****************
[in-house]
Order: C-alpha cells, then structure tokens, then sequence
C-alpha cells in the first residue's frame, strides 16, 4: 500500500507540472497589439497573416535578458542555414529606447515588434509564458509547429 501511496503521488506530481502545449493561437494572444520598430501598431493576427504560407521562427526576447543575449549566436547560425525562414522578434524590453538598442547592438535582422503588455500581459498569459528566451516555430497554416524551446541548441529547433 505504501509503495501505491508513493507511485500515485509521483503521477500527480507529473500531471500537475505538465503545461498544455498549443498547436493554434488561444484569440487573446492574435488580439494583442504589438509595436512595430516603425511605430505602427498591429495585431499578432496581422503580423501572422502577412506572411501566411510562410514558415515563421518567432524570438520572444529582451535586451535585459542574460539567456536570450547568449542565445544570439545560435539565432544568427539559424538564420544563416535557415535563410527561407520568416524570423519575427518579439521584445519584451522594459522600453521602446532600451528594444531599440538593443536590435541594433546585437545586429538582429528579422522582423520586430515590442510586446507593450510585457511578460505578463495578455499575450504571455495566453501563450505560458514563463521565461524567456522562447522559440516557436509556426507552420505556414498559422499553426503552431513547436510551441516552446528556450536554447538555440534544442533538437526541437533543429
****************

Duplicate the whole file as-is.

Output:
[in-house]
Order: C-alpha cells, then structure tokens, then sequence
C-alpha cells in the first residue's frame, strides 16, 4: 500500500507540472497589439497573416535578458542555414529606447515588434509564458509547429 501511496503521488506530481502545449493561437494572444520598430501598431493576427504560407521562427526576447543575449549566436547560425525562414522578434524590453538598442547592438535582422503588455500581459498569459528566451516555430497554416524551446541548441529547433 505504501509503495501505491508513493507511485500515485509521483503521477500527480507529473500531471500537475505538465503545461498544455498549443498547436493554434488561444484569440487573446492574435488580439494583442504589438509595436512595430516603425511605430505602427498591429495585431499578432496581422503580423501572422502577412506572411501566411510562410514558415515563421518567432524570438520572444529582451535586451535585459542574460539567456536570450547568449542565445544570439545560435539565432544568427539559424538564420544563416535557415535563410527561407520568416524570423519575427518579439521584445519584451522594459522600453521602446532600451528594444531599440538593443536590435541594433546585437545586429538582429528579422522582423520586430515590442510586446507593450510585457511578460505578463495578455499575450504571455495566453501563450505560458514563463521565461524567456522562447522559440516557436509556426507552420505556414498559422499553426503552431513547436510551441516552446528556450536554447538555440534544442533538437526541437533543429